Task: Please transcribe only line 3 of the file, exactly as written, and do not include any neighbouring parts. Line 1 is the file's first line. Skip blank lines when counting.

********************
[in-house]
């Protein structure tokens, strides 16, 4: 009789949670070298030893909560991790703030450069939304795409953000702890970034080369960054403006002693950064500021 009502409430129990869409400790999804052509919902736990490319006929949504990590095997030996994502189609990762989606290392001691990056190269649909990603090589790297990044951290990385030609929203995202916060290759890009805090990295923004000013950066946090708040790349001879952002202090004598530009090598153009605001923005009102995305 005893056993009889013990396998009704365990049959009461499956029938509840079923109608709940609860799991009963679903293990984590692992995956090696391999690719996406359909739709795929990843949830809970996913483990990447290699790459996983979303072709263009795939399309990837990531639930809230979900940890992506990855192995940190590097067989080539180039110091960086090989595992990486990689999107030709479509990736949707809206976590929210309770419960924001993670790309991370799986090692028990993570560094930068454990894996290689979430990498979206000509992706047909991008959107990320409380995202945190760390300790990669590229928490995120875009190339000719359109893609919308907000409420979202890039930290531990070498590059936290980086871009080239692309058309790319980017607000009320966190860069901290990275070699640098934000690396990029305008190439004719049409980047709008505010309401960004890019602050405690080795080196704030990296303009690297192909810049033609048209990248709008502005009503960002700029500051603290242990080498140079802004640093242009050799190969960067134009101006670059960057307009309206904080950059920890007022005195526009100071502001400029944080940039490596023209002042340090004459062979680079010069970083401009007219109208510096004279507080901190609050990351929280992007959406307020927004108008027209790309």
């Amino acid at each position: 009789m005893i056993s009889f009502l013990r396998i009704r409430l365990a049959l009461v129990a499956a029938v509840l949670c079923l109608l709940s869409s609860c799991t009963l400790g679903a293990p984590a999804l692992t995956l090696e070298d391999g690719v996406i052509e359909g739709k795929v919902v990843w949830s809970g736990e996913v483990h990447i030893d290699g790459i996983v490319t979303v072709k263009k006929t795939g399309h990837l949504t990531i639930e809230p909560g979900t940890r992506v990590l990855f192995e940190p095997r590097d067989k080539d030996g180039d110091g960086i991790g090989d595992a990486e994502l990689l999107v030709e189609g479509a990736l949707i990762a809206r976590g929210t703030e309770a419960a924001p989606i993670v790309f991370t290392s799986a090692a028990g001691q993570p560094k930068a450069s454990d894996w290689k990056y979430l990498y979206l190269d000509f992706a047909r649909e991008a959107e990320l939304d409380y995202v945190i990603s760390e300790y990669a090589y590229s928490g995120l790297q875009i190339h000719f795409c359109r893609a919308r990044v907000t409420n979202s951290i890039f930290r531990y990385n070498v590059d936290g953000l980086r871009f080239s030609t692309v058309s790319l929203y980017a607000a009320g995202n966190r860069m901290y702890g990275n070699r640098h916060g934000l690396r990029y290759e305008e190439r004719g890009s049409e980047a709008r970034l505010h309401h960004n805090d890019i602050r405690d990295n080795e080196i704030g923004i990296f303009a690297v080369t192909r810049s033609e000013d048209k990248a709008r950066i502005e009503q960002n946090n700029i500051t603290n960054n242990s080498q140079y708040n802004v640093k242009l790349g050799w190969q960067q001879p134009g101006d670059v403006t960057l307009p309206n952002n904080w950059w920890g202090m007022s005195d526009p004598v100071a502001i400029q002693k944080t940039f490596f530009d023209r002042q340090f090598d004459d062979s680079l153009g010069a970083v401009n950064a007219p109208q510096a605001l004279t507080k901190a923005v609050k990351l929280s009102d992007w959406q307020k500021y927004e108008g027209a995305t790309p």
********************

């Amino acid at each position: 009789m005893i056993s009889f009502l013990r396998i009704r409430l365990a049959l009461v129990a499956a029938v509840l949670c079923l109608l709940s869409s609860c799991t009963l400790g679903a293990p984590a999804l692992t995956l090696e070298d391999g690719v996406i052509e359909g739709k795929v919902v990843w949830s809970g736990e996913v483990h990447i030893d290699g790459i996983v490319t979303v072709k263009k006929t795939g399309h990837l949504t990531i639930e809230p909560g979900t940890r992506v990590l990855f192995e940190p095997r590097d067989k080539d030996g180039d110091g960086i991790g090989d595992a990486e994502l990689l999107v030709e189609g479509a990736l949707i990762a809206r976590g929210t703030e309770a419960a924001p989606i993670v790309f991370t290392s799986a090692a028990g001691q993570p560094k930068a450069s454990d894996w290689k990056y979430l990498y979206l190269d000509f992706a047909r649909e991008a959107e990320l939304d409380y995202v945190i990603s760390e300790y990669a090589y590229s928490g995120l790297q875009i190339h000719f795409c359109r893609a919308r990044v907000t409420n979202s951290i890039f930290r531990y990385n070498v590059d936290g953000l980086r871009f080239s030609t692309v058309s790319l929203y980017a607000a009320g995202n966190r860069m901290y702890g990275n070699r640098h916060g934000l690396r990029y290759e305008e190439r004719g890009s049409e980047a709008r970034l505010h309401h960004n805090d890019i602050r405690d990295n080795e080196i704030g923004i990296f303009a690297v080369t192909r810049s033609e000013d048209k990248a709008r950066i502005e009503q960002n946090n700029i500051t603290n960054n242990s080498q140079y708040n802004v640093k242009l790349g050799w190969q960067q001879p134009g101006d670059v403006t960057l307009p309206n952002n904080w950059w920890g202090m007022s005195d526009p004598v100071a502001i400029q002693k944080t940039f490596f530009d023209r002042q340090f090598d004459d062979s680079l153009g010069a970083v401009n950064a007219p109208q510096a605001l004279t507080k901190a923005v609050k990351l929280s009102d992007w959406q307020k500021y927004e108008g027209a995305t790309p």